When I started talking about a festival, it was as if it was something everyone had been waiting for, says Polly Eldridge, the woman who came up with the idea of putting together four days of cutting-edge Norwegian music for the discerning London audience. The Fertiliser-festival, which was launched under the slogan "Good Shit From Norway", proved to be a huge success, filling up the clubs at London's Brick Lane last weekend.
Fertiliser was also co-promoted by the high-cred music magazine The Wire, which sent out the sampler "Fjord Focus", containing 15 tracks of Norwegian music with their October issue. I have been playing Norwegian music for everyone I know, and they all say that this is some of the freshest new stuff they have heard in ages, says Project Manager for The Wire, Anne Hilde Neset. When asked by MIC what she regards as the essence of the Norwegian sound, she promptly answers:
There is no uniform sound - that is exactly what makes Norwegian music so good these days. You will be taken by surprise over and over. I played some Norwegian stuff for the editor of The Wire recently, he said he never would have guessed where it came from - and I agree with him completely. Whereas earlier, Norwegian music often seemed to be very melancholic and cold, you now get all sorts of new exiting stuff, which often is incomparable to anything you have heard before, says Neset.
MIC spoke with Xploding Plastix-manager and Norwegian liaison Vegard Strømsodd before the festival. He felt this festival to be another sure sign of the high status Norwegian music is earning abroad:
- For the bands, this is a fantastic opportunity to show off. With some luck, there may also be bookings, distribution deals and record contracts waiting in the wings for some. This festival is likely to get good media-coverage and lots of attention from everyone who regard themselves as being on the cutting edge of jazz, electronica and experimental music, said Strømsodd, who caught word of the festival through the Norwegian Embassy's cultural attaché to London, Øyvind Stokke.
- I got a call from the embassy one day, and it was Stokke, saying: "Vegard, you simply have to be a part of this - two Brits are planning a music festival with Norwegian bands exclusively!"
Strømsodd, in turn, immediately rang the two: Polly Eldridge, who has visited Norway numerous times, and his former teacher from the Liverpool Institute of Performing Arts, Andrew Missingham.
- Andrew is insanely well updated on all sorts of music, and especially on Norwegian electronica, while Polly has been in charge of the Cheltenham Jazz Festival, where several Norwegian bands have played. She now works with the Norwegian/English-project "Food", said Strømsodd.
While Missingham and Eldridge have done a fabulous job, much of the silent groundwork had already been done by the music itself, quietly and effectively promoted by the Norwegian Embassy in London. They have sent Eldridge and several others to Norway several times, to give them a chance to absorb Norwegian music, and take the impressions back home to the UK. The embassy has also supported the festival both economically and practically, along with fronting the "Fjord Focus"-project.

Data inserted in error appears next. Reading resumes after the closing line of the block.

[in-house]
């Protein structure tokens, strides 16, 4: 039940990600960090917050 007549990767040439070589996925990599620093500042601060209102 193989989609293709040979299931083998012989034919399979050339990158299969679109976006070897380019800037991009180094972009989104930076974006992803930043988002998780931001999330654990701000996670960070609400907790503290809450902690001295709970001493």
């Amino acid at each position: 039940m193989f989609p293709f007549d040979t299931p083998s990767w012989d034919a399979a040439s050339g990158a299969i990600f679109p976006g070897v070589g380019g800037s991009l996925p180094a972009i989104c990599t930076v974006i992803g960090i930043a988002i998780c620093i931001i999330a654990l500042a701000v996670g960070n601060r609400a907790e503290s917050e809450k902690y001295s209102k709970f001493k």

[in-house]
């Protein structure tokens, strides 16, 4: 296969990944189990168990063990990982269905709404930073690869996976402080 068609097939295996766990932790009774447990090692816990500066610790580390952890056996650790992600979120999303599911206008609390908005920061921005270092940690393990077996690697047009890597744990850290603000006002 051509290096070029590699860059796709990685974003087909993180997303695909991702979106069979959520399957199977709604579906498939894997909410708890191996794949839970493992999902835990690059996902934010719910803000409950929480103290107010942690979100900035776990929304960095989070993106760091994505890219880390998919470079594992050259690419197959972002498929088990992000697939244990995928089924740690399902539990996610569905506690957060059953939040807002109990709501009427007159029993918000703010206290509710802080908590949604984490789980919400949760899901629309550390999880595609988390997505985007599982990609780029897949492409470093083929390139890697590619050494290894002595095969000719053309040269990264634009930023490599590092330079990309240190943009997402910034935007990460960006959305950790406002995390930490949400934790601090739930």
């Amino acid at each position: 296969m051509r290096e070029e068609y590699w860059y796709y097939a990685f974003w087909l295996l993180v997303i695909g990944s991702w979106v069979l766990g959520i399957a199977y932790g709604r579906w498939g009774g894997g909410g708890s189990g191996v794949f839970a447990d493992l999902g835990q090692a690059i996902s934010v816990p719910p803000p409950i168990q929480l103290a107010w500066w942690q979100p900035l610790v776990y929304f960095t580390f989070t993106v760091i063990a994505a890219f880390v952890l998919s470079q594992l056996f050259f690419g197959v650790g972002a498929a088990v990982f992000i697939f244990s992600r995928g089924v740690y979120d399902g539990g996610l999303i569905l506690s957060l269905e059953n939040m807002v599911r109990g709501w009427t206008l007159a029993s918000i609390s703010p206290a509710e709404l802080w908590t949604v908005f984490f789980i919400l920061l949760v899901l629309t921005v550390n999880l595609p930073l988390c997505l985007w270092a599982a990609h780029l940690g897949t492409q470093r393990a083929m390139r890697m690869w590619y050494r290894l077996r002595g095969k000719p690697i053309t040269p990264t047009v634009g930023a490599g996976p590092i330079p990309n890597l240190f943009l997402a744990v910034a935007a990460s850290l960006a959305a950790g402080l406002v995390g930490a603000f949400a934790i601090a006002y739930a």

- We are most comfortable in the background somewhere, and have done our bit by connecting the right people with the right music, says Stokke, who can reveal that this work has been going on for a long time:
- Our job is to be attentive towards what the Brits find interesting, and help them to the goods. The Norwegian music-scene has grown immensely in both size and quality the last few years, especially in the genres jazz, rock, pop and electronica. For us, it is important to invest in showing off Norwegian music, and make sure we reach the younger audiences in doing so. Part of this work is done by sending key-people from the UK music industry over to Norway. The Fertiliser-festival is a giant pay-off for us, it shows that the impressions Polly Eldridge has gathered on her many trips to Norway has made an impact, says Stokke.
When browsing through the diversity of British media, the praises of the new, innovative Norwegian music scene are evident for all to see. BBC's Jazz review writes:
- Anyone interested in the state of modern jazz will probably have noticed that Norway is producing some of the finest and most adventurous jazz musicians on the planet at the moment, from straight ahead acoustic outfits like Atomic to the nu jazz of Bugge Wesseltoft and Wibutee or the dark electronic improvscapes of Supersilent.
Time Out describes Norway as the new land of hip-ness - a place where the best melodies and hippest grooves are made right now- without stealing anyone else's ideas.
Fertiliser-goer and internationally acclaimed music-writer Stuart Nicholson said to Norwegian daily Dagbladet:
- Norwegian musicians are definitely in the driver’s seat. People wait in long lines to see Nils Petter Molvær in Paris, Finland or London. They don't stand in line to see American jazz musicians. Bugge Wesseltoft, Close Erase or Jaga Jazzist all build their music on a jazz foundation, but they do it in their own unique ways, said Nicholson, who used several Norwegian names to describe what he sees as the future for the jazz genre in his new book "Is Jazz Dead".
- Europeans know they can play better than the Americans, and they can also play several jazz-dialects, to put it that way. Young Norwegian musicians especially stand out by experimenting and updating the genre. They take the best from American jazz, and add something new and fresh, says Nicholson to Dagbladet.